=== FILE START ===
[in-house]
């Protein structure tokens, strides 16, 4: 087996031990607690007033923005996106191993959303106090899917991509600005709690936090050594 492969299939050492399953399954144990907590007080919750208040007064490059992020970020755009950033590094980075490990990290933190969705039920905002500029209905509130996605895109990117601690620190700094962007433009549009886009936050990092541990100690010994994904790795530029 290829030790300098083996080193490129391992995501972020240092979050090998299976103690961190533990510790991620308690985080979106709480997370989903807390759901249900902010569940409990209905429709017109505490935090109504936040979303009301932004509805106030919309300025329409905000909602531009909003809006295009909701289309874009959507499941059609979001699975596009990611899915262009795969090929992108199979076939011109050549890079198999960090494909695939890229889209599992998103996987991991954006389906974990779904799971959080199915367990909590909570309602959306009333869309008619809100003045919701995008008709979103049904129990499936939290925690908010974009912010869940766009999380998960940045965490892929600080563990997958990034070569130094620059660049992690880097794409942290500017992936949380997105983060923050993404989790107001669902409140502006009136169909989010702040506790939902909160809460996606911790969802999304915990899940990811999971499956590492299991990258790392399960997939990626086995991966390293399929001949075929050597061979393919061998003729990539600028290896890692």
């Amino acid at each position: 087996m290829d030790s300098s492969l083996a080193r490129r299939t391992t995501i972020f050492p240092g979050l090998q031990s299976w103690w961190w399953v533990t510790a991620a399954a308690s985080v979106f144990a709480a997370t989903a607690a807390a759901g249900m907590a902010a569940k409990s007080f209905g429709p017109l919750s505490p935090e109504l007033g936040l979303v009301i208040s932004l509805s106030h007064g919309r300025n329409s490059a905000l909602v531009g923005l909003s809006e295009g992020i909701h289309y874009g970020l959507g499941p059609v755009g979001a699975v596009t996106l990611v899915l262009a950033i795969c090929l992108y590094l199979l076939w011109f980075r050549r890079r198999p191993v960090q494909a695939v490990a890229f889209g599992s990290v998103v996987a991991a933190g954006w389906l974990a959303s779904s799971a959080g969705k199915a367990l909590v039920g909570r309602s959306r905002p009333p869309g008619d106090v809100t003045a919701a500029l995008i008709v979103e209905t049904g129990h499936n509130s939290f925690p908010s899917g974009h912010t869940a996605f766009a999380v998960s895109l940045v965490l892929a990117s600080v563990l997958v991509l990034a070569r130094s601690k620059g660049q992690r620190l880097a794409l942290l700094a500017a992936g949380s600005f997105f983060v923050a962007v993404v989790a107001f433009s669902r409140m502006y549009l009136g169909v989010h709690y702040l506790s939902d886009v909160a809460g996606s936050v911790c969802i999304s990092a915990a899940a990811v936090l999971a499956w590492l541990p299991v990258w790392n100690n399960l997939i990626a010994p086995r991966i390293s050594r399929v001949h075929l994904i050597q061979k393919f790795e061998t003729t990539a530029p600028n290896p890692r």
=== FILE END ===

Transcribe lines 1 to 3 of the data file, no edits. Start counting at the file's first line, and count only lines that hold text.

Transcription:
[in-house]
């Protein structure tokens, strides 16, 4: 087996031990607690007033923005996106191993959303106090899917991509600005709690936090050594 492969299939050492399953399954144990907590007080919750208040007064490059992020970020755009950033590094980075490990990290933190969705039920905002500029209905509130996605895109990117601690620190700094962007433009549009886009936050990092541990100690010994994904790795530029 290829030790300098083996080193490129391992995501972020240092979050090998299976103690961190533990510790991620308690985080979106709480997370989903807390759901249900902010569940409990209905429709017109505490935090109504936040979303009301932004509805106030919309300025329409905000909602531009909003809006295009909701289309874009959507499941059609979001699975596009990611899915262009795969090929992108199979076939011109050549890079198999960090494909695939890229889209599992998103996987991991954006389906974990779904799971959080199915367990909590909570309602959306009333869309008619809100003045919701995008008709979103049904129990499936939290925690908010974009912010869940766009999380998960940045965490892929600080563990997958990034070569130094620059660049992690880097794409942290500017992936949380997105983060923050993404989790107001669902409140502006009136169909989010702040506790939902909160809460996606911790969802999304915990899940990811999971499956590492299991990258790392399960997939990626086995991966390293399929001949075929050597061979393919061998003729990539600028290896890692």
């Amino acid at each position: 087996m290829d030790s300098s492969l083996a080193r490129r299939t391992t995501i972020f050492p240092g979050l090998q031990s299976w103690w961190w399953v533990t510790a991620a399954a308690s985080v979106f144990a709480a997370t989903a607690a807390a759901g249900m907590a902010a569940k409990s007080f209905g429709p017109l919750s505490p935090e109504l007033g936040l979303v009301i208040s932004l509805s106030h007064g919309r300025n329409s490059a905000l909602v531009g923005l909003s809006e295009g992020i909701h289309y874009g970020l959507g499941p059609v755009g979001a699975v596009t996106l990611v899915l262009a950033i795969c090929l992108y590094l199979l076939w011109f980075r050549r890079r198999p191993v960090q494909a695939v490990a890229f889209g599992s990290v998103v996987a991991a933190g954006w389906l974990a959303s779904s799971a959080g969705k199915a367990l909590v039920g909570r309602s959306r905002p009333p869309g008619d106090v809100t003045a919701a500029l995008i008709v979103e209905t049904g129990h499936n509130s939290f925690p908010s899917g974009h912010t869940a996605f766009a999380v998960s895109l940045v965490l892929a990117s600080v563990l997958v991509l990034a070569r130094s601690k620059g660049q992690r620190l880097a794409l942290l700094a500017a992936g949380s600005f997105f983060v923050a962007v993404v989790a107001f433009s669902r409140m502006y549009l009136g169909v989010h709690y702040l506790s939902d886009v909160a809460g996606s936050v911790c969802i999304s990092a915990a899940a990811v936090l999971a499956w590492l541990p299991v990258w790392n100690n399960l997939i990626a010994p086995r991966i390293s050594r399929v001949h075929l994904i050597q061979k393919f790795e061998t003729t990539a530029p600028n290896p890692r």